We’ve certainly experienced more than our share of aggrieved Trump apologists bemoaning the lack of civility toward them recently. As they go about their work of supporting a president who is terrorizing America’s democratic institutions, demonizing political opponents, praising long-time foes, separating families at the Southern border and threatening to limit our civil liberties, it’s no surprise that Trump’s uncivil servants are finding out firsthand that Americans are restless.
The assumption of America’s greatness is seamlessly folded into the minds of her children at an early age. Reciting the Pledge of Allegiance, learning how America brought the world back from the brink of Nazi terror, hearing stories of non-violent protests overcoming the screaming scourge of racism in the 1960s to produce voting and civil rights protections all create pride that we understand, even as children, elevates America above other nations.
At a time when many of our democratic and institutional norms are being challenged and, in some cases breached, in the United States, it is helpful to reflect upon June 1st, 1796, when Tennessee was officially admitted to the Union as the 16th state. Back then, as is the case today, many divisive and opposing forces were working against each other, and there were strong disagreements that threatened to pull the settlers of the territory, that would eventually come to be Tennessee, apart.
BriteHeart Annual Benefit Report
The BriteHeart Company’s intended public benefit is to engage in public dialogue and advocacy to promote awareness of the importance of democracy and individual rights and the values embedded in the U. S. Constitution.
BriteHeart First Year Review
2017 was a big year for civic action. It was a generative year for change.
GUEST OFF-THE-CUFF: “Become America,” beautifully written and powerfully delivered by Eric Liu on Civic Saturday at The Basement East in Nashville, Tennessee
I’m so glad to be here at the Basement East, this epicenter of cool in one of the planet’s great cities of music. And I’m especially glad to be back in the state of Tennessee. I want to thank our wonderful friends at Briteheart for partnering with us to bring Civic Saturday to Nashville.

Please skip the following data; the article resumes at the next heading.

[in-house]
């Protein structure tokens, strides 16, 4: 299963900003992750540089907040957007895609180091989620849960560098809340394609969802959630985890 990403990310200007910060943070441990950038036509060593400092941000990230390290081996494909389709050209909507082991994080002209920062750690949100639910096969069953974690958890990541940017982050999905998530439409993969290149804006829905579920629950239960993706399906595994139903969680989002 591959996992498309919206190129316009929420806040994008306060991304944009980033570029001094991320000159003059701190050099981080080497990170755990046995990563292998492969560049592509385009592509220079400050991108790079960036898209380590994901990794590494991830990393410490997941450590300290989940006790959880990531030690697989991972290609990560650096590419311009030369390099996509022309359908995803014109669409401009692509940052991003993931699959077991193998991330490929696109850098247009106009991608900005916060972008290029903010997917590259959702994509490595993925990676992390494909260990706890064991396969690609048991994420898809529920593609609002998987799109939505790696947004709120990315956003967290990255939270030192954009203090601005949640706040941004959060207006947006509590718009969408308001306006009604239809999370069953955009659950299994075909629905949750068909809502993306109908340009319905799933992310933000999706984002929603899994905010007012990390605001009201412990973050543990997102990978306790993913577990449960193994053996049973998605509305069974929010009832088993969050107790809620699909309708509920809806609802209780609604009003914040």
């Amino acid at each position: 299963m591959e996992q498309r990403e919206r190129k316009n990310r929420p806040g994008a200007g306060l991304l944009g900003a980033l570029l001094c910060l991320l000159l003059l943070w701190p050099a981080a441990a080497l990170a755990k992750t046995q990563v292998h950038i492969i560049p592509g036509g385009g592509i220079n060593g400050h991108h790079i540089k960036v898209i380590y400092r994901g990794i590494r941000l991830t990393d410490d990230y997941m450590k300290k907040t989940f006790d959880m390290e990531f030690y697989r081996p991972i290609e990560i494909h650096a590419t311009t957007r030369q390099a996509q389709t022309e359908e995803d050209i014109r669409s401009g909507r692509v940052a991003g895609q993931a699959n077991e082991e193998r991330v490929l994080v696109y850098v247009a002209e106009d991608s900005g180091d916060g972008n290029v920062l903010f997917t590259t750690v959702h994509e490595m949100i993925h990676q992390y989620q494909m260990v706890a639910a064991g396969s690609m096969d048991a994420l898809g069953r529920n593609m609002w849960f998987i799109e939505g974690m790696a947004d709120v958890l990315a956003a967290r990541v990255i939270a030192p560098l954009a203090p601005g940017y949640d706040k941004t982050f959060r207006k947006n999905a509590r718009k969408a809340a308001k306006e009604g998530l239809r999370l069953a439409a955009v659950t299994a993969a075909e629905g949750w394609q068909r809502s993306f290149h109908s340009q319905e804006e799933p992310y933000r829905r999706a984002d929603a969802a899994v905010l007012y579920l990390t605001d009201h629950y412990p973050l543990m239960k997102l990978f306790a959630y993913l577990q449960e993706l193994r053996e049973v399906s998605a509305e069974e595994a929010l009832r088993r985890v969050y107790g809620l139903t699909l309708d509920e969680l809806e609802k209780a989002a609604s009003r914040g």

The questions come with more of an edge to them now that Tennessee House Speaker Beth Harwell is running for governor. But when asked by a reporter, after the school massacre in Parkland, Florida, whether she supported raising the minimum age to buy assault weapons, she was ready. Harwell said she bought one for her son, then flippantly added: “When that’s the only thing he wants for Christmas, what do you do, right?” It was as if a giant billboard with neon lights had just sprung from her head flashing the letters ‘N.R.A.’
This is just another example of a politician choosing the NRA’s money over people’s safety.
No question about it. Women’s March 2.0 brought the kind of fierce energy, joyful civic participation and positive activism to the forefront that we all hoped it would. Tens of thousands of people took their hopes, dreams, partners, parents, and children to the streets to show the world that the repeated attacks on women and our democracy, coming directly from the White House, will not be tolerated.
What a year it’s been for BriteHeart! For us and a lot of you, 2017 began with the sad reality of the 2016 election results. For many of us, the best remedy for this winter of our discontent was the Women’s March and the good feelings generated by so much energy, commitment and togetherness.
Thirty years ago, E.D. Hirsch activated civic conversations throughout America with his book Cultural Literacy. He argued that every American should have a grasp of fundamental information about our country in order to be culturally literate. Hirsch listed 5,000 names, facts, phrases, dates and cultural references that he believed represented a reasonable core of knowledge that all Americans should possess.
Via: Wikipedia was sourced for specific information within this essay
No matter what side of the great political divide you occupy, odds are that you’re dissatisfied with the dysfunction on display in Washington, D.C. Conservatives are unhappy because their agenda is stalled, with their best efforts stymied by presidential tweets and unpresidential behavior. Progressives are disillusioned because the current administration’s agenda is dominated by a continuous assault on President Obama’s legislative legacy.
In these conflicted times of ours where almost everything is seen through perceived pro-Trump or anti-Trump bias, there exists a myth among some political pundits that progressive Democrats cannot effectively function as long as their attention is diverted by inquiries into the Trump campaign’s ties with Russia. While Democrats plead for cooperation from Republicans in discovering the truth about Russia’s hack, their pleas are generally met with disinterest, slow walking committee hearings or outright refusals to explore any Trump linkage to the Russians.
Credibility: the quality of being trusted and believed. Credibility is the currency that we all need to navigate successfully through our lives. Without credibility a person is an unmoored vessel drifting on its own, alone in a world that regards each word with suspicion or outright contempt. The only way forward without credibility is to lurch through each day, transaction by transaction; showing your cards or your cash on the spot.